During the next few months, FlightSafety will be ­qualifying some new simulators, ­including another Gulfstream model, a King Air and a Falcon 7X. On the helicopter side, the company has developed a new visual system–the Vital X–for helicopter flight training devices and simulators. Vital X displays 10 times more polygons per channel than the ­previous generation Vital 9 system.

“The helicopter arena is very interested in having ­high-fidelity visual ­cueing for the close-in work it does,” said ­Hinson, “particularly around oil rigs and crash sites. The increased processing power [allows for] fine detail, almost ­photorealistic. We’re developing new visual scenes at that high level of detail–oil rigs off Angola and the Gulf, and crash scenes for the EMS market. We’re finding that the helicopter market is responding favorably to this.”

Night-vision Capable Vital X is also night-vision-goggle-compatible and allows simulation of dust storms, brownouts and adverse weather. The real beauty of the combination of simulation and modern technology is the ability to tailor scenes to the operator’s typical flights, he said. “It’s a powerful tool in that respect. Big operators do things they would never do in the actual helicopter, which is where most training has taken place.”

At FlightSafety’s Tucson learning center, a ­Eurocopter AS 350 level-7 flight training device is available with Vital X and motion cueing in the seat. A Bell 206 was recently installed in the Lafayette, La. learning center, and a Bell 407 is to be added by the end of the year. For the Eurocopter EC 135, FlightSafety is building a full-motion level-D simulator, which is also to be installed by the end of the year.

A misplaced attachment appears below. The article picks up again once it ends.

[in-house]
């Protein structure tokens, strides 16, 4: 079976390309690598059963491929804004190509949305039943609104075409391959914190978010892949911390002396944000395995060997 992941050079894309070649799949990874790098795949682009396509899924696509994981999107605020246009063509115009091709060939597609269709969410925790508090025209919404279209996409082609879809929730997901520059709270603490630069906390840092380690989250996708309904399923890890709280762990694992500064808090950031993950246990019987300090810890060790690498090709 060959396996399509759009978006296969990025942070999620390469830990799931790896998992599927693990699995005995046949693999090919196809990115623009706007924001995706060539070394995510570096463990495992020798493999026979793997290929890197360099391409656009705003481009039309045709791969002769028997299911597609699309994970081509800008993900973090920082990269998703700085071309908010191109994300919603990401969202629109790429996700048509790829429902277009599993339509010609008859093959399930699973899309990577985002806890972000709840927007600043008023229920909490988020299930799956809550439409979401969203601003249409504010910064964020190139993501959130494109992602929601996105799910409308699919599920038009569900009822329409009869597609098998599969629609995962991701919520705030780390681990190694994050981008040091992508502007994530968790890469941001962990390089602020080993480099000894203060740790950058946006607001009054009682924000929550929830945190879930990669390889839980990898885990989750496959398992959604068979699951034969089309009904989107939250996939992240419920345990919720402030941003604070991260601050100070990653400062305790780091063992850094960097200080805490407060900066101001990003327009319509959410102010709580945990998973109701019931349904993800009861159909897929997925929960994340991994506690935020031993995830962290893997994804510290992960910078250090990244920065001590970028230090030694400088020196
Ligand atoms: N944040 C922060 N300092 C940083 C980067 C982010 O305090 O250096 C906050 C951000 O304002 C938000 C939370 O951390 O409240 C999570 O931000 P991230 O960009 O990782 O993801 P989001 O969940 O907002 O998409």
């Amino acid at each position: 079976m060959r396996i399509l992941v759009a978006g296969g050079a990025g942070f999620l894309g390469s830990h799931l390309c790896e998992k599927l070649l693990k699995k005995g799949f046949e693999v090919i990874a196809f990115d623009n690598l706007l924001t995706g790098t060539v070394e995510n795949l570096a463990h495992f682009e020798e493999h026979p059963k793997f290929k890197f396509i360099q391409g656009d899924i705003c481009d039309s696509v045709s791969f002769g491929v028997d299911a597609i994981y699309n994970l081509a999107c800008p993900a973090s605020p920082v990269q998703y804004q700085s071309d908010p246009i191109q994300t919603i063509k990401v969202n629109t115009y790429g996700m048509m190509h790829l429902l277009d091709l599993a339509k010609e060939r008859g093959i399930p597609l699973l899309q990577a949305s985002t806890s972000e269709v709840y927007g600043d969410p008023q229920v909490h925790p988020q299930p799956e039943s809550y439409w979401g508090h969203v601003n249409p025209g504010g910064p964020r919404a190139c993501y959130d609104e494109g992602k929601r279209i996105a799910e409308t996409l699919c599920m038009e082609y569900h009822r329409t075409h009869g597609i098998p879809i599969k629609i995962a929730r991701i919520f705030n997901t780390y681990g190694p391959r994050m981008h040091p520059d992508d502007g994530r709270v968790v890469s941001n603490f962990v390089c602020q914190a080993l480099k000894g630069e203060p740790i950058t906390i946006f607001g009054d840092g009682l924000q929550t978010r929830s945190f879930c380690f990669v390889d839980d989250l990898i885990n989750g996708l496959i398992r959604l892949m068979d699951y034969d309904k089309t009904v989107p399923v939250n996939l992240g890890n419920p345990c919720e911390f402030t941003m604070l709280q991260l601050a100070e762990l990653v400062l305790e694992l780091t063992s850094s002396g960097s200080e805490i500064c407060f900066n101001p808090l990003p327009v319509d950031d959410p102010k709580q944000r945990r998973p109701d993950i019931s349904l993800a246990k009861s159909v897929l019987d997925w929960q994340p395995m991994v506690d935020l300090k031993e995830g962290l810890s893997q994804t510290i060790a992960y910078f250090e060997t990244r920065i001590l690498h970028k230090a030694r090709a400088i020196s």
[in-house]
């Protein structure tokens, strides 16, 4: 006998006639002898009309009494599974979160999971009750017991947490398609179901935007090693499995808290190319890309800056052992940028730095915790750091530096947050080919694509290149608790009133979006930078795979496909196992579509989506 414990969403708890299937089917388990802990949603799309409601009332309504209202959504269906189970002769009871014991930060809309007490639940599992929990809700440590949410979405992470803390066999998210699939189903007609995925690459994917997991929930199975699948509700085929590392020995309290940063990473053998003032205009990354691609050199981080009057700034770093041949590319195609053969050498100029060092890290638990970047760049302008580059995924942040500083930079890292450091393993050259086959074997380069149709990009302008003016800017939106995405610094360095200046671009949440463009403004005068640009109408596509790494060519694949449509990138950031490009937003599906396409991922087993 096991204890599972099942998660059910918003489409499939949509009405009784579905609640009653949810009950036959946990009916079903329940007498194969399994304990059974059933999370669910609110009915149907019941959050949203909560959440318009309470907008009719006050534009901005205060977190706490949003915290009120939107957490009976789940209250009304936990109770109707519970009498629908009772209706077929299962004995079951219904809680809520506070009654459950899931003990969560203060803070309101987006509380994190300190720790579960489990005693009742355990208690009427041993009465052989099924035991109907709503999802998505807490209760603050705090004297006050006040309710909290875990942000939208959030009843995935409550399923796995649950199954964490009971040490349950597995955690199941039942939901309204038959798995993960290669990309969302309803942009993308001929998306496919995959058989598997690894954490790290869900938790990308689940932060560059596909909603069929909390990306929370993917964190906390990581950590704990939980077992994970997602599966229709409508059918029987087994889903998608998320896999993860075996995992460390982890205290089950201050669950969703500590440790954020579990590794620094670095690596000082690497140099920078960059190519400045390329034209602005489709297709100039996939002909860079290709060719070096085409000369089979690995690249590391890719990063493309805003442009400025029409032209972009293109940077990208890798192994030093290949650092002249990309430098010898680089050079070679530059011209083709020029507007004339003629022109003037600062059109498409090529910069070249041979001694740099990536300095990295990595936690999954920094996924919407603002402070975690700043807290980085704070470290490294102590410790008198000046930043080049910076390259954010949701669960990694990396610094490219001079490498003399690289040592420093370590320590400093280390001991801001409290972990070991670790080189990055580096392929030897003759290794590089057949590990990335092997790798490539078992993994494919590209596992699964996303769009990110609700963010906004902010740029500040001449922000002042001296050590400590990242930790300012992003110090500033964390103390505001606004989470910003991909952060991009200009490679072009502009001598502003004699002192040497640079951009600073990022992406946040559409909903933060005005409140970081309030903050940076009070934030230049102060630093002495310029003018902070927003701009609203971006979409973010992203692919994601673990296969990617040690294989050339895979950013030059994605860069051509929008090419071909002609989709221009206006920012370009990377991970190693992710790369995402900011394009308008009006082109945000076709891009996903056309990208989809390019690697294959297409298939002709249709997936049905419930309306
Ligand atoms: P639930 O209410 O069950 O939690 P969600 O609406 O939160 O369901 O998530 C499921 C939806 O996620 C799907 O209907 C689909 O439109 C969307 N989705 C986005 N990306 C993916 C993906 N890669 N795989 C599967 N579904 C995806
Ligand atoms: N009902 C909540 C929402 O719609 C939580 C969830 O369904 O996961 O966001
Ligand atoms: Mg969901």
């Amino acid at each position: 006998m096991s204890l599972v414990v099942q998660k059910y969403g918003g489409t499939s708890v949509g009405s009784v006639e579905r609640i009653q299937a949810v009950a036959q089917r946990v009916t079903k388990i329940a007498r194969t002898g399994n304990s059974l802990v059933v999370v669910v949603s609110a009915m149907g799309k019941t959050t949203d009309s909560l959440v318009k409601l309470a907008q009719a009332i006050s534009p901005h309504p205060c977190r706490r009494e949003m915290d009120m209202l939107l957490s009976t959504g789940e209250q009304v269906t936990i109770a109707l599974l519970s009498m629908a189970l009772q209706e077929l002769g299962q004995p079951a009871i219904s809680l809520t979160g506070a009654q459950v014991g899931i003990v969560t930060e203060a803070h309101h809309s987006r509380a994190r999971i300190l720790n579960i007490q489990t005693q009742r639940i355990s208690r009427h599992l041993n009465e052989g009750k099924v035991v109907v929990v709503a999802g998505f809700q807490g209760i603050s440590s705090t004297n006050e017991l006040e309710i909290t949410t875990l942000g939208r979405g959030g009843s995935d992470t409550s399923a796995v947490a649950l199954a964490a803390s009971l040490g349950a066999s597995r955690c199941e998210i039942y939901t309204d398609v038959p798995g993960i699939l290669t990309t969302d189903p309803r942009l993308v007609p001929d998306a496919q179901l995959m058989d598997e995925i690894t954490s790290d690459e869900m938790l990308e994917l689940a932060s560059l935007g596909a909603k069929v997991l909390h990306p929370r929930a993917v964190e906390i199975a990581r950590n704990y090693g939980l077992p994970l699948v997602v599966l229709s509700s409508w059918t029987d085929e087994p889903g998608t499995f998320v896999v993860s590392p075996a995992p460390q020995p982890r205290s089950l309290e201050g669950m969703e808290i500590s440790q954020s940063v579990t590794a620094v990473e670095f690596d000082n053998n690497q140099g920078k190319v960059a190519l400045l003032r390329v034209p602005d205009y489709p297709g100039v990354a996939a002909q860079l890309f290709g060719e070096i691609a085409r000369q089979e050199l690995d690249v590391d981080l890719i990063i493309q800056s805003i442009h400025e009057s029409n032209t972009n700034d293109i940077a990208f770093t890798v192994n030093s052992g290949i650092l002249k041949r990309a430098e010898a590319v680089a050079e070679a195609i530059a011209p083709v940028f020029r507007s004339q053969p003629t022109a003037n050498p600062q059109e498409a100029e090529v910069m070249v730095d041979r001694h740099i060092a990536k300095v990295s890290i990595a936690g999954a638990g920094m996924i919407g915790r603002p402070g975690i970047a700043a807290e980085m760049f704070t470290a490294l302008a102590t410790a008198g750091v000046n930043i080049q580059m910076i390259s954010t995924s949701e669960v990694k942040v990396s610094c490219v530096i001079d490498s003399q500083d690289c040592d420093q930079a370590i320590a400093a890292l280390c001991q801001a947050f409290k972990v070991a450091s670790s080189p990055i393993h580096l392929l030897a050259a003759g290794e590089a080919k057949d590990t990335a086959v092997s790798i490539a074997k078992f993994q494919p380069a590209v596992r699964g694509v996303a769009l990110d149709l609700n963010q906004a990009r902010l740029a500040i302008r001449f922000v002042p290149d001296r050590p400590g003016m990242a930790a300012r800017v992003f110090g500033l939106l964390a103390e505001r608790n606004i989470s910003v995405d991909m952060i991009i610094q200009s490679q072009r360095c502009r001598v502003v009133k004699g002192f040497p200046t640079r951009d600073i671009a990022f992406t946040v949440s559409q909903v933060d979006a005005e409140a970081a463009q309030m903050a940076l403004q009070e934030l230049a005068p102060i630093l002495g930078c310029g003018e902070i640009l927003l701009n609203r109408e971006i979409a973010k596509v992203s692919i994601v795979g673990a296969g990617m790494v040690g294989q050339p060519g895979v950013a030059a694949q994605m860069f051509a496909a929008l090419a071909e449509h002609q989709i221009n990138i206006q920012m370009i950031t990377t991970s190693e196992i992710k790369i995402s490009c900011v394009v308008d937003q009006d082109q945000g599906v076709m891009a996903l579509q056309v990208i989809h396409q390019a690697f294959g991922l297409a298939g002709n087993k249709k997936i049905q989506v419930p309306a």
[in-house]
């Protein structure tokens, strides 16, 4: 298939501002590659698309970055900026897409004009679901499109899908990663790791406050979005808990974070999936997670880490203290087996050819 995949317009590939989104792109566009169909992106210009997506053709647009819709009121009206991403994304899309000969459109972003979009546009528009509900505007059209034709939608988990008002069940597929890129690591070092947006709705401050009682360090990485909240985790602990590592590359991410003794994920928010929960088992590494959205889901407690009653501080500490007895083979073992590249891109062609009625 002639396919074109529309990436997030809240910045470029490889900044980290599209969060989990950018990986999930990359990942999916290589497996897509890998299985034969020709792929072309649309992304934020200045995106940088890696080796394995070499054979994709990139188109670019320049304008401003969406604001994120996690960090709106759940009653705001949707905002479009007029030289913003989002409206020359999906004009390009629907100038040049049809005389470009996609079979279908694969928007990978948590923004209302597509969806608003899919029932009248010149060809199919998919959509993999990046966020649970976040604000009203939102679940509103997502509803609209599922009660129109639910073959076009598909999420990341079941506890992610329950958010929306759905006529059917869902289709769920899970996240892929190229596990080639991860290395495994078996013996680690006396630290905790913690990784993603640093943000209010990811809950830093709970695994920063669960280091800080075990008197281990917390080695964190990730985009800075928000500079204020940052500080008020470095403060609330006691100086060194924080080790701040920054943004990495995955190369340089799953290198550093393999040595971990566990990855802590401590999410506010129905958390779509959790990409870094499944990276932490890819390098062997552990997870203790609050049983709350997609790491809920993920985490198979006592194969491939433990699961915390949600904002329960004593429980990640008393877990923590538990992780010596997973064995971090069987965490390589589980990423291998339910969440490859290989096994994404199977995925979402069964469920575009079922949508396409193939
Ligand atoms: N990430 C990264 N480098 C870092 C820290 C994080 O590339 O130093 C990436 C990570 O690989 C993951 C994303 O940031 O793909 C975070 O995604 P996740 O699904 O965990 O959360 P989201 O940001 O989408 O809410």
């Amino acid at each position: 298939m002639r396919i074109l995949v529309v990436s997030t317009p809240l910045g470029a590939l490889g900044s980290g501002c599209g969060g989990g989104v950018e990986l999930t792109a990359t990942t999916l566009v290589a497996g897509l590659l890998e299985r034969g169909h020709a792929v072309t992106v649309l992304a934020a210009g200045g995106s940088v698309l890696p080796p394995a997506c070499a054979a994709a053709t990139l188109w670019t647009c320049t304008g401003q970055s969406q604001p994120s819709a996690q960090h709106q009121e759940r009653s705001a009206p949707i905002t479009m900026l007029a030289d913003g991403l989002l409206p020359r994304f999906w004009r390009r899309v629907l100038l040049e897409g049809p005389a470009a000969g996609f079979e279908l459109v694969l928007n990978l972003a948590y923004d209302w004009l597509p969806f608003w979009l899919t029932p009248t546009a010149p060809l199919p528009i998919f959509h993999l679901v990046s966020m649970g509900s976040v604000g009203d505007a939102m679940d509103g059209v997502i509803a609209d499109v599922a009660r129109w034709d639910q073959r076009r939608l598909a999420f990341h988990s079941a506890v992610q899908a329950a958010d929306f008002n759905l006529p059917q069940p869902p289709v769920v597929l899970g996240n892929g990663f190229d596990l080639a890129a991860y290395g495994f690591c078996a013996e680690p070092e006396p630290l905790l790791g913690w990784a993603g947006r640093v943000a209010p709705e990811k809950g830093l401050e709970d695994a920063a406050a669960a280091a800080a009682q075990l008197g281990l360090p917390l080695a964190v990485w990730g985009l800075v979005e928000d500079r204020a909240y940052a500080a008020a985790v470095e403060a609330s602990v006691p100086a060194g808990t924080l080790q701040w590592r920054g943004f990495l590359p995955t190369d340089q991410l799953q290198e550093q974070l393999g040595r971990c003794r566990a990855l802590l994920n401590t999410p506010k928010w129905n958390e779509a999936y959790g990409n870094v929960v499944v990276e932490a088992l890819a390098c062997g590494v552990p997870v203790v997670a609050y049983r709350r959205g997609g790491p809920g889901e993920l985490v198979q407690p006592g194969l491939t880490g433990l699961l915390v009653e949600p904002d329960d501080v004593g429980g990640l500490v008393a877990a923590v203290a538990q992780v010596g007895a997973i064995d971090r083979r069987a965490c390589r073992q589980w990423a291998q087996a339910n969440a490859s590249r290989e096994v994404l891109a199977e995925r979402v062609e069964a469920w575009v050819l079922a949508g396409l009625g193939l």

A new effort by FlightSafety, called the operational day flow (ODF) concept, will make training much more interesting, Hinson said. “We’re constantly reinvesting in our training to make it a more productive experience for our ­customers,” he explained. “When you go through a course in a typical training environment, you learn each system, then normal procedures, abnormal procedures and emergencies.”

The ODF concept uses the software that runs the simulators on classroom computers so students can fly practice scenarios without having to leave their desks. “You actually operate the airplane,” he said, “and through that you’re learning the system.”

ODF, for example, allows students to experience engine starts in extremely cold environments or practice a flight scenario while learning about systems without taking up valuable simulator time. “It’s one thing to talk about it,” he said, “but different if you experience it. I think it has powerful implications for learning.”
FlightSafety is in the process of deploying ODF at its learning centers, and the first classrooms are for Cessna platforms in Wichita. “The intent is to use this as the basis for the future of our flight instruction,” Hinson explained. “It is an ingenious way to breathe some life into training. This is the way we should have been learning years ago.”